Friday, April 26, 2013

Poetry and the Ant Tracks of Writing

This post is my musing about the workshop, "Your Ability to Write a Poem is Always Present," I'll be giving next Friday for the Massachusetts Poetry Festival. 

Is poetry different when it comes to mindful writing?
Any act of writing leads to a structure that can be quite different from ordinary spoken language. It's different because of that intricate use of time to create the text (those unseen ant tracks made by the author, the recursive nature of writing/revising/editing/writing/etc.) The time factor of literacy allows us to rework our language, adjust our phrases, make changes without a listener standing around, waiting for us. We have the leisure to tinker, to be by ourselves and our words.
To some extent, because of those ant tracks, all writing (no matter the genre) has captured the intrapersonal dynamic and the privacy inherent to writing. This happens even if only for a few seconds, as when composing an email that's immediately sent. As long as there's the capacity to delete & edit & add before another person encounters your words, the chance for internal dialog arises. This is part of the Present moment of writing.
The use of page space and line breaks--as well as the typical brevity of a poem in contrast to other types of writing--make poetry much more about those omissions, those silences, those big phrases of privacy. The intrapersonal dynamic is heightened with the genre of poetry.
We're also much more likely to think of a poem as a system of sounds (and thus occurring in time) than other genres. This helps accentuate the Present moment.
Mindfulness has the potential to alter the nature of our internal communication. By training in mindfulness practice, we become more aware of that internal dialog. So does the writing of poetry: it can alter our internal dialog by drawing our attention to it.
In fact, if you want to become a more mindful writing, no matter what genre you consider to be your mainstay, no matter if you are a novelist or even a blogger, trying out poetry can help develop your awareness.

Sunday, April 7, 2013

Portrait of a Paragraph: One Strategy to Build Voice

One thing that's struck me about voice-in-writing over the years is how little theory or practice has been developed around how to construct a voice.

Theorists debate whether voice is invoked, the extent to which voice is in response to a particular (real or imagined audience), and so forth. Categories of voice--such as real or dead--have been established. But must writers resort to chance to build a voice?

Pushing aside the issue of whether the voice we hear from the page of a dynamic author is actually microphone feedback from our own intrapersonal babble, I do think there are real ways to go about constructing voice. Voice has to be at least in part due to structural choices, and one of the main choices involves sentence length and sentence type.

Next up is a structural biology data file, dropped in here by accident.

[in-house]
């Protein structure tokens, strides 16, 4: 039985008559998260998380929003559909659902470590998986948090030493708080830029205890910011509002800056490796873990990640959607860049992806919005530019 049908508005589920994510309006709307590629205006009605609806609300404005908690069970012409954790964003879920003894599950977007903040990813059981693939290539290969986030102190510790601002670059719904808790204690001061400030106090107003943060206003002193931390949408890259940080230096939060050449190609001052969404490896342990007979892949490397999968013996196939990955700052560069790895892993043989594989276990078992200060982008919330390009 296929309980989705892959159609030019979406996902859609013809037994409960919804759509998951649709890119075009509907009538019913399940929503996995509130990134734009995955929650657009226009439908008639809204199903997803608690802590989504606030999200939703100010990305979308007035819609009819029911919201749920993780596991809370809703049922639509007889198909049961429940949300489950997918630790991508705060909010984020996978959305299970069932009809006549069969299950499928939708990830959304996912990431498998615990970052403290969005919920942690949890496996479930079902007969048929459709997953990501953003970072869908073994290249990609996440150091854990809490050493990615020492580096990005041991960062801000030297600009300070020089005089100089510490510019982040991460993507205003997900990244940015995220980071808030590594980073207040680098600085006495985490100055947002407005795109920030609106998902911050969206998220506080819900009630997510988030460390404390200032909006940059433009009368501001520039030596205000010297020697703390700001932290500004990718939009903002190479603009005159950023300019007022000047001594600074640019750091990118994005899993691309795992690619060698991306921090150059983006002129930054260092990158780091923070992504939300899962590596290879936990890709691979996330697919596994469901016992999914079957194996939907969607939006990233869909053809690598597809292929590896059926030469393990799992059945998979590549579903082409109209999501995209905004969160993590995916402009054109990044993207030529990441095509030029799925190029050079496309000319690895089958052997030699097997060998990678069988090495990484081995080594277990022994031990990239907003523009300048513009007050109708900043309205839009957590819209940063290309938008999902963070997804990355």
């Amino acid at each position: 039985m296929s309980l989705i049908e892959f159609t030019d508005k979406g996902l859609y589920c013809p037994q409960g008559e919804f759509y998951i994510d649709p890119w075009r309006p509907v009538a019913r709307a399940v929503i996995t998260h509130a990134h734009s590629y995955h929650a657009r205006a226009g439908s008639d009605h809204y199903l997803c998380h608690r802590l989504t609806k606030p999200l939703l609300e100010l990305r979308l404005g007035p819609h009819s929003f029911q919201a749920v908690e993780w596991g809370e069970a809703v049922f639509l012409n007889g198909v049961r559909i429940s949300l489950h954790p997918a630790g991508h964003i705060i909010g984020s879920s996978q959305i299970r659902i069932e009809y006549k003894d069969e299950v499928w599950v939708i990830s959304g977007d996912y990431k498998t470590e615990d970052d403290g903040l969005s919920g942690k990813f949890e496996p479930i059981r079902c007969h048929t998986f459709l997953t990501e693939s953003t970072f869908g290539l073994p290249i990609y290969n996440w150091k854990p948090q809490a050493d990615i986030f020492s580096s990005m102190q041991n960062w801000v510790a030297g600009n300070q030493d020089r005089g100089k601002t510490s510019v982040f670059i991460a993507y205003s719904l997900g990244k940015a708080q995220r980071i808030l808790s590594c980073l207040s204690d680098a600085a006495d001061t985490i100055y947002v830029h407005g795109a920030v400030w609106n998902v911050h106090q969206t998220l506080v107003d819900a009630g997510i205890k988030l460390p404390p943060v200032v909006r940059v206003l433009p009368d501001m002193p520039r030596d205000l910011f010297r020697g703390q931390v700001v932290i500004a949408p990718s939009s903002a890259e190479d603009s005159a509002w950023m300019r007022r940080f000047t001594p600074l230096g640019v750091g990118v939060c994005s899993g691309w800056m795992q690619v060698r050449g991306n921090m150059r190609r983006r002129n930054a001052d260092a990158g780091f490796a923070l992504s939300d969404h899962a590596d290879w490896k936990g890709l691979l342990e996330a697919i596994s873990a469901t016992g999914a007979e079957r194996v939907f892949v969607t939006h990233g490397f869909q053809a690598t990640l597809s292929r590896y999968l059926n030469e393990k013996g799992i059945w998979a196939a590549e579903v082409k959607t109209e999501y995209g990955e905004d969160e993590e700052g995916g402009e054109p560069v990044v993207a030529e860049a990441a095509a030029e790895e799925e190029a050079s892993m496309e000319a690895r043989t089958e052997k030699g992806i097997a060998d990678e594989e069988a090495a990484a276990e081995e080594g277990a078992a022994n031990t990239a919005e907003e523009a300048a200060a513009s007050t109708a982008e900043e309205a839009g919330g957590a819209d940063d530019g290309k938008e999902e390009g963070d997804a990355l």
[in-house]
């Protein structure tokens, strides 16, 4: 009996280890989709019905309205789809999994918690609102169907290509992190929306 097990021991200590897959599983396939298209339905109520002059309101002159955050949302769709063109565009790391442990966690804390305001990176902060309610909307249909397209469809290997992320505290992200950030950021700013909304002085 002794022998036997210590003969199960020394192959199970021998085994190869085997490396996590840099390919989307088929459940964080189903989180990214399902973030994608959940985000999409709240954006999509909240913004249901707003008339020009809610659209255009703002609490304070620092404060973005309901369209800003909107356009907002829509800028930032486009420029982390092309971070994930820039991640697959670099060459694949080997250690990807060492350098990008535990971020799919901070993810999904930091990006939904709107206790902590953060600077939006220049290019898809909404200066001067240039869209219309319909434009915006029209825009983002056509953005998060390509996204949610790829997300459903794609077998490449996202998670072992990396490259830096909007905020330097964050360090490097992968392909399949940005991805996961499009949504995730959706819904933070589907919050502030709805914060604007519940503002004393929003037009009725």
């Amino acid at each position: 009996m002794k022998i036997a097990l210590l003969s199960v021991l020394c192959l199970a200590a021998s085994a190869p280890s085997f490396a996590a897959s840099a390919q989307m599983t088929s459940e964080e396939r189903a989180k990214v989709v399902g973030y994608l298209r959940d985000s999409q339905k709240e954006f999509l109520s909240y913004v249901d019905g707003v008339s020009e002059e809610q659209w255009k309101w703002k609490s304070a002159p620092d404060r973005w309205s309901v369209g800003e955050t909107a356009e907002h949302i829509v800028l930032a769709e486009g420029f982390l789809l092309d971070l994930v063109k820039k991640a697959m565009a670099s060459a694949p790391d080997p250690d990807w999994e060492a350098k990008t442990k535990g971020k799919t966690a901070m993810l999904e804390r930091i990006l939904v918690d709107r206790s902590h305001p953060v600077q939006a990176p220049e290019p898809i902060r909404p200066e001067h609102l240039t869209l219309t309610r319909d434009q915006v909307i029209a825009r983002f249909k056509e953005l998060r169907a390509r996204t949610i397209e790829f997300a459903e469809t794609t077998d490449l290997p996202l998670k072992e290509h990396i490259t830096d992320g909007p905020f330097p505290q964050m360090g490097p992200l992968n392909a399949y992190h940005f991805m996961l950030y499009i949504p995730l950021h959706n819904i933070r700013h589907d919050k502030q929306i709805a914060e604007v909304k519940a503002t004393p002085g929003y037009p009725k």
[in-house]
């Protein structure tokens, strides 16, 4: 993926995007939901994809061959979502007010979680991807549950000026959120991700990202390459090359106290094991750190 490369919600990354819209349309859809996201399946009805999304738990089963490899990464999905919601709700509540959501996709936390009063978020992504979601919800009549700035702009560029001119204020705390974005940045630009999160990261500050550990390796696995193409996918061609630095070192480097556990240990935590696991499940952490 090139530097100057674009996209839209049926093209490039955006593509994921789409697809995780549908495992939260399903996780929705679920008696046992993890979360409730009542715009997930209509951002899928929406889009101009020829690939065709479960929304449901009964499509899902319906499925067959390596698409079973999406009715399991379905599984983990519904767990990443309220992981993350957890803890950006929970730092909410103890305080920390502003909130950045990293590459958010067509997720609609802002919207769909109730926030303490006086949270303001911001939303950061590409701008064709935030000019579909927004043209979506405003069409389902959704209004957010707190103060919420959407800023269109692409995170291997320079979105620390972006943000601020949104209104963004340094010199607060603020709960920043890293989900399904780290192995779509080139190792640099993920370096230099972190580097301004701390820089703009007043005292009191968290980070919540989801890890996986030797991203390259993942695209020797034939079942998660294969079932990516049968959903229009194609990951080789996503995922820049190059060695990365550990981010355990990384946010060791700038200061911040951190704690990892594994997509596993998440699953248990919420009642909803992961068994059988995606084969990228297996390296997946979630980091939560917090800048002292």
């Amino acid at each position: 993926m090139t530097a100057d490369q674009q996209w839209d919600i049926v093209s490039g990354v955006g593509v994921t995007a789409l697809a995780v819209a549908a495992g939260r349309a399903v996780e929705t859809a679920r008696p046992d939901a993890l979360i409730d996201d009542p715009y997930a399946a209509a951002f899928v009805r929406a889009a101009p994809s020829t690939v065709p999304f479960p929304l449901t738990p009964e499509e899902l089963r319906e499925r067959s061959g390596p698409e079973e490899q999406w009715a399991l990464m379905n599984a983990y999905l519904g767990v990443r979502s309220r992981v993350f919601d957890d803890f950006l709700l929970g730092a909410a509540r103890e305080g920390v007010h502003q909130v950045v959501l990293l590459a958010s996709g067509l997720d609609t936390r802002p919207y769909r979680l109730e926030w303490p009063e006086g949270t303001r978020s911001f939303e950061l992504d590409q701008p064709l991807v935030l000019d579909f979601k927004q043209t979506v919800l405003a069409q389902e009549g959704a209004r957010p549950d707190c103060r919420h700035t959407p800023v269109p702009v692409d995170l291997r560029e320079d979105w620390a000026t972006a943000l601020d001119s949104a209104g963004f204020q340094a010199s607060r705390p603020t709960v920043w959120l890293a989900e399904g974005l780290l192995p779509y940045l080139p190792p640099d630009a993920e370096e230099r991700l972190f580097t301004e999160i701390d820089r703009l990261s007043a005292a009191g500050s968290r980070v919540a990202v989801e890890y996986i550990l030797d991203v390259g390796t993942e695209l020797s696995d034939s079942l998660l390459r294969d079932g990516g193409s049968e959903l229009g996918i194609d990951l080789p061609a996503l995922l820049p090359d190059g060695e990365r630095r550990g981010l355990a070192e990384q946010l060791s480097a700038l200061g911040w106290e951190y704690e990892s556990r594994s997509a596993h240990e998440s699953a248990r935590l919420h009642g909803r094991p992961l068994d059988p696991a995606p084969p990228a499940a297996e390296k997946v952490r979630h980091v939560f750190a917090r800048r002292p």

Sentence length and sentence type (which is dictated by the punctuation used) constitute the skeleton of every text. Word-free, they nevertheless play a powerful role in the rhythm and voice of a passage.

A device I've shown students is called "Portrait of a Paragraph." It involves taking a passage from a text and drawing lines  __________________  for where language occurs and then placing punctuation exactly where it falls in those lines. 

Punctuation including commas, semicolons, colons, periods, dashes, exclamation marks, parenthesis, and question marks should be captured in the portrait. 

This should be done almost mindlessly with little attention to the meaning or words of the text. 

For example, here is a Portrait of a Paragraph of my previous passage, up above, the one starting "Sentence length":

Sentence length and sentence type (which is dictated by the punctuation used) constitute the skeleton of every text. Word-free, they nevertheless play a powerful role in the rhythm and voice of a passage.

__________________________  ( _____________________

_______) ________________________.   ________, __________


If you draw a portrait of a longer passage, you can see the structural reasons which cause that voice or the lack of an interesting voice.

For instance, if you can circle many of the punctuation choices making a sort of vertical entry in a crossword puzzle--if, in other words, the punctuation roughly lines up--then you know you have identified one of the reasons for monotone.

If the sentences are extremely long but nevertheless grammatically accurate statements (with no commas and just end punctuation), you know that you are probably looking at an instruction manual or a bureaucratic document with little concern for the natural pauses of human breathing. (Why would such a document be concerned with our breathing? It doesn't want to appear to be spoken or made by a single author. Instead, it seeks to be anonymous and almost machine-made.)

So look for similarities and patterns in sentence lengths and punctuation choices. These frequently indicate a text with little voice.

On the other hand, variation in lengths and punctuation better resemble spoken speech. These occurrences indicate a text with voice.

If you want to practice developing voice through attention to structural concerns, pick a passage by an author, one full of voice. Do the Portrait. Then try to write something of your own that follows the same sentence length and punctuation choices.

You can also do a Portrait of a Paragraph on one of your own drafts and make changes based on what you notice about voice.